Risotto Tire with White Asparagus and Mushrooms
Adapted from the book Pleasures of the Good Earth by Edward Giobbi
Soundtrack: White noise from the open windows and television in the other room.

4 tablespooons of canola oil
2 medium white onions, chopped
1 bunch of white asparagus, peeled and cut into 2 inch pieces
3 cups of whole white mushrooms
2 cloves of garlic, thinly sliced into medallions
3 cups of chicken stock, plus 1 cup of water
White pepper and salt to taste
2 cups of aborio rice
1 tablespoon of butter
½ cup of grated parm
white wine, such as Sauvignon Blanc

I usually don't peel asparagus, but I noticed that these white ones definitely needed it. So I used a potato peeler and peeled it like you would a carrot. Cut the mushrooms in large chunks. Use homemade chicken stock, duh! (Or use my second favorite choice, Better Than Bouillion.) By the way, this is a great recipe for people who suffer from Gout!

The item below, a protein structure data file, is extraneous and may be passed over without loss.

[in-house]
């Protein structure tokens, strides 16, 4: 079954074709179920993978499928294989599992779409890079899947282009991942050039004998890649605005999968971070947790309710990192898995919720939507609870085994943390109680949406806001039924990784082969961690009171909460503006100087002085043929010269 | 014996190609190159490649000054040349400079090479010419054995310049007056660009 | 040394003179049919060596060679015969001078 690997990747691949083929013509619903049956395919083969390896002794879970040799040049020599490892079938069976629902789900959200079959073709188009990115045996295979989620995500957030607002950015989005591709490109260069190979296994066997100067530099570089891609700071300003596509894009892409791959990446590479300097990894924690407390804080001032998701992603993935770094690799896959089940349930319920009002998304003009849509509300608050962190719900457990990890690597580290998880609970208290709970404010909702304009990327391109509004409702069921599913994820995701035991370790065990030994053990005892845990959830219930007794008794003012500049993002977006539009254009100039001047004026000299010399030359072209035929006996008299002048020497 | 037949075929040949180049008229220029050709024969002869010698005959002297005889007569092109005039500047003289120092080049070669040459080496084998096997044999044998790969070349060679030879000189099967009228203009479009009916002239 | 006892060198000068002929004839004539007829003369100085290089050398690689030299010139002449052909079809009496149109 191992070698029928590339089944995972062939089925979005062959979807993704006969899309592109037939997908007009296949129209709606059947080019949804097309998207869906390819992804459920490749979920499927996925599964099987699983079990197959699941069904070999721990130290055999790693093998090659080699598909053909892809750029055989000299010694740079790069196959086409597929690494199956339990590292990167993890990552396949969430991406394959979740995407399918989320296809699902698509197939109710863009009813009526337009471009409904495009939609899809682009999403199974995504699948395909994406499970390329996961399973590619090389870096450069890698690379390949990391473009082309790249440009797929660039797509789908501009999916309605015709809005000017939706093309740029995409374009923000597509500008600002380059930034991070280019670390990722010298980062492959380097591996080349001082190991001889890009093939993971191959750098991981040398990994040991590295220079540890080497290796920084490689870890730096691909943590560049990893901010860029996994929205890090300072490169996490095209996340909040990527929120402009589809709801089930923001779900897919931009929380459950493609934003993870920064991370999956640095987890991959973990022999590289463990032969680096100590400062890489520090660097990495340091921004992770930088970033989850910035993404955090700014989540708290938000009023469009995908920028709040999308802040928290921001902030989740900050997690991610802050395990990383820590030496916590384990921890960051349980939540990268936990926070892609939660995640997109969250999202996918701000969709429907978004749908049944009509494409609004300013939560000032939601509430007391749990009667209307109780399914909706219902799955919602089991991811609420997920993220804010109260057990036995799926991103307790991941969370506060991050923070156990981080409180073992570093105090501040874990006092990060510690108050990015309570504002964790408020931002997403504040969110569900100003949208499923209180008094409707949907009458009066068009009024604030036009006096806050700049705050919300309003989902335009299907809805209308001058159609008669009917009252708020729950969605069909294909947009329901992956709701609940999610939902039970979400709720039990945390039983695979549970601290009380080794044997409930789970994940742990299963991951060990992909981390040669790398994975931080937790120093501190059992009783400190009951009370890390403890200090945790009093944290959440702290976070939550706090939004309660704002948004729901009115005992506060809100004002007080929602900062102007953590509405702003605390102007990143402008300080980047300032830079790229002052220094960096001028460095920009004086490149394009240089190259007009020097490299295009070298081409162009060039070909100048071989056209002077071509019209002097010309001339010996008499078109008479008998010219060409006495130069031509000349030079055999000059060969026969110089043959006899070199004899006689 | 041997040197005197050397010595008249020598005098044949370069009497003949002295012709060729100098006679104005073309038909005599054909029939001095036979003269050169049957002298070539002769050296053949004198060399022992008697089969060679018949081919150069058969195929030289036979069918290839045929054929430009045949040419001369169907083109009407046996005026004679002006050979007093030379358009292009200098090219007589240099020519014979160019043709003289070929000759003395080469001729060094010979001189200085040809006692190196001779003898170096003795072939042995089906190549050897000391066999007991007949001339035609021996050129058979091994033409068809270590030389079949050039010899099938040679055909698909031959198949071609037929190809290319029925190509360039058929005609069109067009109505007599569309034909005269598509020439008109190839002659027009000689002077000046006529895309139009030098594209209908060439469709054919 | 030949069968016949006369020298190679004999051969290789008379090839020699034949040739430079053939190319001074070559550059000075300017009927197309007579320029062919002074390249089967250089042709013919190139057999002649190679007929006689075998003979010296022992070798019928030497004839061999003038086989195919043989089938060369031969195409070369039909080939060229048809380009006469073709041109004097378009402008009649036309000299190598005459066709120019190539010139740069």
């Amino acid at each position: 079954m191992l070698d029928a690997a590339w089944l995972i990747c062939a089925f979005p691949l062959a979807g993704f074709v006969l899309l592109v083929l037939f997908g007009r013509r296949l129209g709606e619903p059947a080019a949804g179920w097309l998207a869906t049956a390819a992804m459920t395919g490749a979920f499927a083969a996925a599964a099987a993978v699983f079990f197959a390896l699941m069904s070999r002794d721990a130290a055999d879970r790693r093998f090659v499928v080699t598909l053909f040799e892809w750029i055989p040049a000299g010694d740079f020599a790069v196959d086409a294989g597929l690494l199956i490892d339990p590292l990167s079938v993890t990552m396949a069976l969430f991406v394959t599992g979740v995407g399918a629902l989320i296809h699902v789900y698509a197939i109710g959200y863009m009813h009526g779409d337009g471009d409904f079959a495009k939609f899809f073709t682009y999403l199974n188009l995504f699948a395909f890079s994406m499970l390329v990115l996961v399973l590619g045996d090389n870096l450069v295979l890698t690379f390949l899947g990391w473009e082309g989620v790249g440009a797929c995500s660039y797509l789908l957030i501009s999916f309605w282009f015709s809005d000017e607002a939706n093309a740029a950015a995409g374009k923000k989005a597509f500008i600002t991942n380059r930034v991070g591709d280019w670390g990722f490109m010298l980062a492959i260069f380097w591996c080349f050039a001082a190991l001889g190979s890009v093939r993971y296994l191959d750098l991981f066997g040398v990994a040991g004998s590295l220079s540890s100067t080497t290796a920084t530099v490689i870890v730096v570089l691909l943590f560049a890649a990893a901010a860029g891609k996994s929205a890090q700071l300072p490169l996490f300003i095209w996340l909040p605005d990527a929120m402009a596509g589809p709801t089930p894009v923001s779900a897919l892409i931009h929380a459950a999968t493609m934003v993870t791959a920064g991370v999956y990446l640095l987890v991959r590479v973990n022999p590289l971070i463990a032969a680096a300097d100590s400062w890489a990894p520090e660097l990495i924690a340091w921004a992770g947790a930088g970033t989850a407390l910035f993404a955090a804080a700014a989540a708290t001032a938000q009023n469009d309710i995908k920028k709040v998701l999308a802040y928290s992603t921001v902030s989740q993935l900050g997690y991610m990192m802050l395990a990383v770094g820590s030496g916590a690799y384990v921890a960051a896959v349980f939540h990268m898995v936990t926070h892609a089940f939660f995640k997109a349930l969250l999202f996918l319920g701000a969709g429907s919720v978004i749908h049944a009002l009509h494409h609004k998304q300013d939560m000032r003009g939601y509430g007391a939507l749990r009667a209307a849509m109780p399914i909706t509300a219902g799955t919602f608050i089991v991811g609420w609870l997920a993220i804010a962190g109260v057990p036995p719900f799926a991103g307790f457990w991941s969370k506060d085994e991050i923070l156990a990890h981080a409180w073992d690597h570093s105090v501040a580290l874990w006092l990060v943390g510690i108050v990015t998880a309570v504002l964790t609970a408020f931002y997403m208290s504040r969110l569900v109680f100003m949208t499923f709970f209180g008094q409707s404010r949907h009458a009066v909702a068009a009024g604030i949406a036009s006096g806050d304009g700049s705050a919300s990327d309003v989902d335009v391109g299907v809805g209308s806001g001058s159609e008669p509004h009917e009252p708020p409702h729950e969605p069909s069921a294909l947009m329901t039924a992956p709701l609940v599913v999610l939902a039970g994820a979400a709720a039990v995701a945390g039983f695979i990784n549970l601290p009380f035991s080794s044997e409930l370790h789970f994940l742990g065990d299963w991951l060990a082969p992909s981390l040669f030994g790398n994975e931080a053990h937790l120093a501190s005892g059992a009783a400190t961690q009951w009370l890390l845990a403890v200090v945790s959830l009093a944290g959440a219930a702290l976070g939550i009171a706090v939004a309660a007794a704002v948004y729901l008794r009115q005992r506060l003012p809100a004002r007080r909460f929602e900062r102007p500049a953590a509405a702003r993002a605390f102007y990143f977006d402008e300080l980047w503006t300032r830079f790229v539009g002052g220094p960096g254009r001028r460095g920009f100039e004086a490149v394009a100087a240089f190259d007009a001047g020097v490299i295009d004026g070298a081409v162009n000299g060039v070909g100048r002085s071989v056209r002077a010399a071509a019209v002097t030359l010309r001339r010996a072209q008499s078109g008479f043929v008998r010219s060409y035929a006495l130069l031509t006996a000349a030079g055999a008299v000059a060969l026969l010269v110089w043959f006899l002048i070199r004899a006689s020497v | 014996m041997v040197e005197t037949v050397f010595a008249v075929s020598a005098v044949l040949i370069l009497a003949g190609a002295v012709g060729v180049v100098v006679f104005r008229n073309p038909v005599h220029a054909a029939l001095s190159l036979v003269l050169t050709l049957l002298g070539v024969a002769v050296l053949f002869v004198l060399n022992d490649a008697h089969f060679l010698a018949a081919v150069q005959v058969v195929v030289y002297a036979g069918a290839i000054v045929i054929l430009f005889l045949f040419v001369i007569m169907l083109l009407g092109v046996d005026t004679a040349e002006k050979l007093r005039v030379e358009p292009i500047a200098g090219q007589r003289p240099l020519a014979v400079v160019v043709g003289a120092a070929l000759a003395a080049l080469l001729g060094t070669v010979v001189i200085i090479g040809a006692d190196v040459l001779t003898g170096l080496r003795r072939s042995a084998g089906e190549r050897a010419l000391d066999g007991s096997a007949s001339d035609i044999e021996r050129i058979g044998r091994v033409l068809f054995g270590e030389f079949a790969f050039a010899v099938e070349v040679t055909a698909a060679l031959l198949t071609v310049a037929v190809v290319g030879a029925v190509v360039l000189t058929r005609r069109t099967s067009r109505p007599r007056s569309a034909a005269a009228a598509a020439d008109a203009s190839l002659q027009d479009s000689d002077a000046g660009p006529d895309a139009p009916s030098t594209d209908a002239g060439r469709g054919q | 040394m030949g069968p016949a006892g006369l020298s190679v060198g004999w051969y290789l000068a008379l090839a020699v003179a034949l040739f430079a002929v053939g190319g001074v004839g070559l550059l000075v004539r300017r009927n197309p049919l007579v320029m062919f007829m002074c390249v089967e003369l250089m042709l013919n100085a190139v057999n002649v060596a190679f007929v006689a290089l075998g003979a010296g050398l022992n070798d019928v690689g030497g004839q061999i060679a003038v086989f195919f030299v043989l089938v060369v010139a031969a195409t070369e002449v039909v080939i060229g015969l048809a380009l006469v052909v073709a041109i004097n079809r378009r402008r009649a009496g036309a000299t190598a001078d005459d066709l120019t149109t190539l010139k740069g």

In a large skillet on medium heat, saute half of the chopped onions until transluscent then add the garlic. Saute a little bit longer then add the asparagus and mushrooms. Fry for five minutes or so, or until the mushrooms begin to lose their liquid and become fragrant. Add half a cup of the chicken stock to the veggies and raise the temperature slightly to reduce the stock. Season with salt and pepper. Once the stock is reduced (not completely, and please don't burn anything, ok!), reserve on low heat to keep warm and cover.

Next make the risotto. Basic risotto principals are easy to remember: frying, deglazing, lots of stirring, lots of reducing, lots of hot water/stock.